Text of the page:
• Elizabeth Membere


While both men and women can be victims of violence, violence against women, often at the hands of men, is a unique category of violence that relies on the historical and current unequal balance of power between men and women, boys and girls.

The shame around experiencing domestic violence can be felt across societies. The stigma has made it difficult for women to speak out. One reason many women who experience domestic violence have been afraid to speak out is because they feel ashamed.

A study recently commissioned by the ministry of women’s affairs and social development and the United Nations Population Fund (UNFPA) Nigeria with support from the Norwegian Government found out that 28% of Nigerian women aged 25-29 have experienced some form of physical violence since age 15.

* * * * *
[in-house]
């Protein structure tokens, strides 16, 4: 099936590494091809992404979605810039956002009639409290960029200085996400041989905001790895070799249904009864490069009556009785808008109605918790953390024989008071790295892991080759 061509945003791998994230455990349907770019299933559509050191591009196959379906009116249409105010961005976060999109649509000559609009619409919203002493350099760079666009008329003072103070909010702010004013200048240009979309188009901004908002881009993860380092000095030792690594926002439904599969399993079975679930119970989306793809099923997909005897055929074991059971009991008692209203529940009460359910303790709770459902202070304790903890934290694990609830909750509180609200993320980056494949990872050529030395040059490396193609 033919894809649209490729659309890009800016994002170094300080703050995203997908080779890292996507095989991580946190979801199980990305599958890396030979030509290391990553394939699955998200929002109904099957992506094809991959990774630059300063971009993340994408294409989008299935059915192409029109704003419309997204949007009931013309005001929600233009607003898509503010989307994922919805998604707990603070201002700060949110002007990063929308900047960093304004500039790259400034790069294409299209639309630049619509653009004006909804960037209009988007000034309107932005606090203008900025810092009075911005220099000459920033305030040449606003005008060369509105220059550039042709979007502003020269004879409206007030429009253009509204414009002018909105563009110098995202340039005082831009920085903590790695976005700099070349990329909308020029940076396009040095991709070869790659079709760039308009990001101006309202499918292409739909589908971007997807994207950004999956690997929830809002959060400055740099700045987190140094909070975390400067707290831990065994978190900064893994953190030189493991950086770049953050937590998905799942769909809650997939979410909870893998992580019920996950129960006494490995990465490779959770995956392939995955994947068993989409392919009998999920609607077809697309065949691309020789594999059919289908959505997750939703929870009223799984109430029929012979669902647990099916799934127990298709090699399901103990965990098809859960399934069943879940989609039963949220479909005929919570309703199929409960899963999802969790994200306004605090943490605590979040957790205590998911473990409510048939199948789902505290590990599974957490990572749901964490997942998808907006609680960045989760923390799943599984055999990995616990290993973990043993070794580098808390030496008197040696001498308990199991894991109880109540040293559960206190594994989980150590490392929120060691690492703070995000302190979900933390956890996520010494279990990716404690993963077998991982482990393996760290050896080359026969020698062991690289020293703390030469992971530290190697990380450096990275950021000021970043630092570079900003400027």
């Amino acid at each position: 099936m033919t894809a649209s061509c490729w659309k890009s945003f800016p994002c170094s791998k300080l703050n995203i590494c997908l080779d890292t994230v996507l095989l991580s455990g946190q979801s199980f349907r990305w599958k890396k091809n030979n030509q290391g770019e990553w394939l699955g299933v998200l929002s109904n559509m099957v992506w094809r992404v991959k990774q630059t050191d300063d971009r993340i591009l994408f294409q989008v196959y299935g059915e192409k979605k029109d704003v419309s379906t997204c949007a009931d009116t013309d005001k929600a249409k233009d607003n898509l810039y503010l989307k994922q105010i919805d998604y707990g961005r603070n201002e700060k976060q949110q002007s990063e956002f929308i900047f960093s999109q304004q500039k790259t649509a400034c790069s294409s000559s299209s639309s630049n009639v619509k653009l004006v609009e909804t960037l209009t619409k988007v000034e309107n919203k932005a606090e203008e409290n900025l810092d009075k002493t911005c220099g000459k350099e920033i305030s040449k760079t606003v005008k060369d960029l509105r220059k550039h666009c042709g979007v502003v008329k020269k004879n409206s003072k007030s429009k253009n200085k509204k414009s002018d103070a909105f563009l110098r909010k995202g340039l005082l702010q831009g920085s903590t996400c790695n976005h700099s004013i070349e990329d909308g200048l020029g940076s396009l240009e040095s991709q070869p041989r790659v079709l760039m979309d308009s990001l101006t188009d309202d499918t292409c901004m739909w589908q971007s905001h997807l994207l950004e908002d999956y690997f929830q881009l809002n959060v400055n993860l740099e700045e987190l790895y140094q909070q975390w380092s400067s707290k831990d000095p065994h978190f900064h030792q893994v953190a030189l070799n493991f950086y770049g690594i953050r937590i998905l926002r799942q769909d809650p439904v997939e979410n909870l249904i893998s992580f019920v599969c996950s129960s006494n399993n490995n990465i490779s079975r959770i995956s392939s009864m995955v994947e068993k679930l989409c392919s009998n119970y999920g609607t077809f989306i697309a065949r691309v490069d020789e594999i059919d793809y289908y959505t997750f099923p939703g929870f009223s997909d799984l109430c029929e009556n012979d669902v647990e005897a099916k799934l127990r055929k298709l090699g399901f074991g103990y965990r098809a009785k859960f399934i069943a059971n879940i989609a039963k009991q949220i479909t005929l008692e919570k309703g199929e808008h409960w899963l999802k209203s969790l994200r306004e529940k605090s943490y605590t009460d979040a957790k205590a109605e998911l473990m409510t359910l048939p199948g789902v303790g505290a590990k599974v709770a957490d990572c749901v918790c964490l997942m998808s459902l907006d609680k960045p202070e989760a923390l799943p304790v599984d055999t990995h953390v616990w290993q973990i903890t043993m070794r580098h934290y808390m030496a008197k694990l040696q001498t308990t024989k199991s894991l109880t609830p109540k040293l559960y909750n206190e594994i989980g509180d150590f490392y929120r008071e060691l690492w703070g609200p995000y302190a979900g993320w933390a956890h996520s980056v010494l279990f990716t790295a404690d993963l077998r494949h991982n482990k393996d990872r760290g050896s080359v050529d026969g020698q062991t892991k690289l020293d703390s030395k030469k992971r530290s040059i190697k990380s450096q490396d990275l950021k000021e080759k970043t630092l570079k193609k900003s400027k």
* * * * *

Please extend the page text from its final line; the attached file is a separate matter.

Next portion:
The study also reports that 15% of women experienced physical violence within 12 months preceding the survey Further, the level of exposure to the risk of violence varied based on marital status, and that “44% of divorced, separated or widowed women reported experiencing violence since age 15, while 25% of married women or those living with their spouses have experienced violence.

The most common acts of violence against women include sexual harassment, physical violence, harmful traditional practices, emotional and psychological violence, socio-economic violence and violence against non-combatant women in conflict situation.

Abuse is a life changing experience that can change your life completely. But so is speaking up. When it comes down to it, an abuser robs you of your voice and your ability to speak for yourself. Claiming your voice back can be a difficult, downright terrifying process. But our words have power, as do our stories. There are so many people out there who have stories to tell. Speaking up is the first step to ending this, to fighting back against a society that does not want to deal with issues like domestic violence.

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